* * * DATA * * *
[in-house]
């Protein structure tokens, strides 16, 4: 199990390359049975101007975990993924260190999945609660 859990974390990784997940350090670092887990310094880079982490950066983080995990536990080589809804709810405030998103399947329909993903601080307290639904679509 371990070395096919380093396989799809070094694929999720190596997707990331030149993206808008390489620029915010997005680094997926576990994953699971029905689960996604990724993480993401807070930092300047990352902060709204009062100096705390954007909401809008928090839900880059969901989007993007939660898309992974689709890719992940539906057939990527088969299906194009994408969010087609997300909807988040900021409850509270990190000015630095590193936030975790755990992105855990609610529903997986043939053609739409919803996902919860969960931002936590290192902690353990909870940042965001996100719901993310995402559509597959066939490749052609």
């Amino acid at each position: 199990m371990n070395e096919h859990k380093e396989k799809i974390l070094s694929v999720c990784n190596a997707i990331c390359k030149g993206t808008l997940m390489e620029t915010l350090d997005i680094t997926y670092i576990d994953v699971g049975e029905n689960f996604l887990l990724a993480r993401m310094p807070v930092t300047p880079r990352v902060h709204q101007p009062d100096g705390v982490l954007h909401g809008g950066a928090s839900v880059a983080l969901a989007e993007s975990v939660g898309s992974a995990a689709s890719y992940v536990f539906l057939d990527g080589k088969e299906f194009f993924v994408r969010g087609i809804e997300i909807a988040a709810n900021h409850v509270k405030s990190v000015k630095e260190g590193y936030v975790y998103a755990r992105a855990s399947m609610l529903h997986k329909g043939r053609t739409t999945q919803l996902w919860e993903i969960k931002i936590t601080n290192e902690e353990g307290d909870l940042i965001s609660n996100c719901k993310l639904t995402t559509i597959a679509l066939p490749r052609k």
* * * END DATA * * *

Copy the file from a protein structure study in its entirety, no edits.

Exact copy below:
[in-house]
């Protein structure tokens, strides 16, 4: 199990390359049975101007975990993924260190999945609660 859990974390990784997940350090670092887990310094880079982490950066983080995990536990080589809804709810405030998103399947329909993903601080307290639904679509 371990070395096919380093396989799809070094694929999720190596997707990331030149993206808008390489620029915010997005680094997926576990994953699971029905689960996604990724993480993401807070930092300047990352902060709204009062100096705390954007909401809008928090839900880059969901989007993007939660898309992974689709890719992940539906057939990527088969299906194009994408969010087609997300909807988040900021409850509270990190000015630095590193936030975790755990992105855990609610529903997986043939053609739409919803996902919860969960931002936590290192902690353990909870940042965001996100719901993310995402559509597959066939490749052609």
């Amino acid at each position: 199990m371990n070395e096919h859990k380093e396989k799809i974390l070094s694929v999720c990784n190596a997707i990331c390359k030149g993206t808008l997940m390489e620029t915010l350090d997005i680094t997926y670092i576990d994953v699971g049975e029905n689960f996604l887990l990724a993480r993401m310094p807070v930092t300047p880079r990352v902060h709204q101007p009062d100096g705390v982490l954007h909401g809008g950066a928090s839900v880059a983080l969901a989007e993007s975990v939660g898309s992974a995990a689709s890719y992940v536990f539906l057939d990527g080589k088969e299906f194009f993924v994408r969010g087609i809804e997300i909807a988040a709810n900021h409850v509270k405030s990190v000015k630095e260190g590193y936030v975790y998103a755990r992105a855990s399947m609610l529903h997986k329909g043939r053609t739409t999945q919803l996902w919860e993903i969960k931002i936590t601080n290192e902690e353990g307290d909870l940042i965001s609660n996100c719901k993310l639904t995402t559509i597959a679509l066939p490749r052609k």